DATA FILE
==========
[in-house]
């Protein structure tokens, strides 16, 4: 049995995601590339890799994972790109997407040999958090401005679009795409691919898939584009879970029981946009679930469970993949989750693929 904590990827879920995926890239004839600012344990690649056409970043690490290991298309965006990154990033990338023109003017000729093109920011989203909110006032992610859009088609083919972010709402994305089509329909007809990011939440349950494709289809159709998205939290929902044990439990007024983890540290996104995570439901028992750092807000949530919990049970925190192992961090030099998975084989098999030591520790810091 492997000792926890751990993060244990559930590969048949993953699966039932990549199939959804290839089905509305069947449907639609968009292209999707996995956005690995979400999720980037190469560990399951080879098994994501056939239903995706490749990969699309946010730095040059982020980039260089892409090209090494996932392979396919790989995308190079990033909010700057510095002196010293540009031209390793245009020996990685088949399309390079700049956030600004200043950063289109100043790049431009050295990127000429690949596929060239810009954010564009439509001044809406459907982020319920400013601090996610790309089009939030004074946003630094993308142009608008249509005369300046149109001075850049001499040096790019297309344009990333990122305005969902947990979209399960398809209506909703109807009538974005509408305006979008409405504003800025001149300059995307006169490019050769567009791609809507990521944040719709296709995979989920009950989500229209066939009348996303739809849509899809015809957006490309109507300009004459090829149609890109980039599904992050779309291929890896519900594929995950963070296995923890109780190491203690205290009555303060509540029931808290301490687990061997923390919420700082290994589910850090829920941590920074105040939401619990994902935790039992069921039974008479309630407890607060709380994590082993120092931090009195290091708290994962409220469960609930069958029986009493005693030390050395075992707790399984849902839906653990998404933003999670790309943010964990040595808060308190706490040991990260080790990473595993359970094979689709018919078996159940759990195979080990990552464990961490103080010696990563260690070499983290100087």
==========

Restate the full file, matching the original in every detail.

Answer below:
[in-house]
């Protein structure tokens, strides 16, 4: 049995995601590339890799994972790109997407040999958090401005679009795409691919898939584009879970029981946009679930469970993949989750693929 904590990827879920995926890239004839600012344990690649056409970043690490290991298309965006990154990033990338023109003017000729093109920011989203909110006032992610859009088609083919972010709402994305089509329909007809990011939440349950494709289809159709998205939290929902044990439990007024983890540290996104995570439901028992750092807000949530919990049970925190192992961090030099998975084989098999030591520790810091 492997000792926890751990993060244990559930590969048949993953699966039932990549199939959804290839089905509305069947449907639609968009292209999707996995956005690995979400999720980037190469560990399951080879098994994501056939239903995706490749990969699309946010730095040059982020980039260089892409090209090494996932392979396919790989995308190079990033909010700057510095002196010293540009031209390793245009020996990685088949399309390079700049956030600004200043950063289109100043790049431009050295990127000429690949596929060239810009954010564009439509001044809406459907982020319920400013601090996610790309089009939030004074946003630094993308142009608008249509005369300046149109001075850049001499040096790019297309344009990333990122305005969902947990979209399960398809209506909703109807009538974005509408305006979008409405504003800025001149300059995307006169490019050769567009791609809507990521944040719709296709995979989920009950989500229209066939009348996303739809849509899809015809957006490309109507300009004459090829149609890109980039599904992050779309291929890896519900594929995950963070296995923890109780190491203690205290009555303060509540029931808290301490687990061997923390919420700082290994589910850090829920941590920074105040939401619990994902935790039992069921039974008479309630407890607060709380994590082993120092931090009195290091708290994962409220469960609930069958029986009493005693030390050395075992707790399984849902839906653990998404933003999670790309943010964990040595808060308190706490040991990260080790990473595993359970094979689709018919078996159940759990195979080990990552464990961490103080010696990563260690070499983290100087």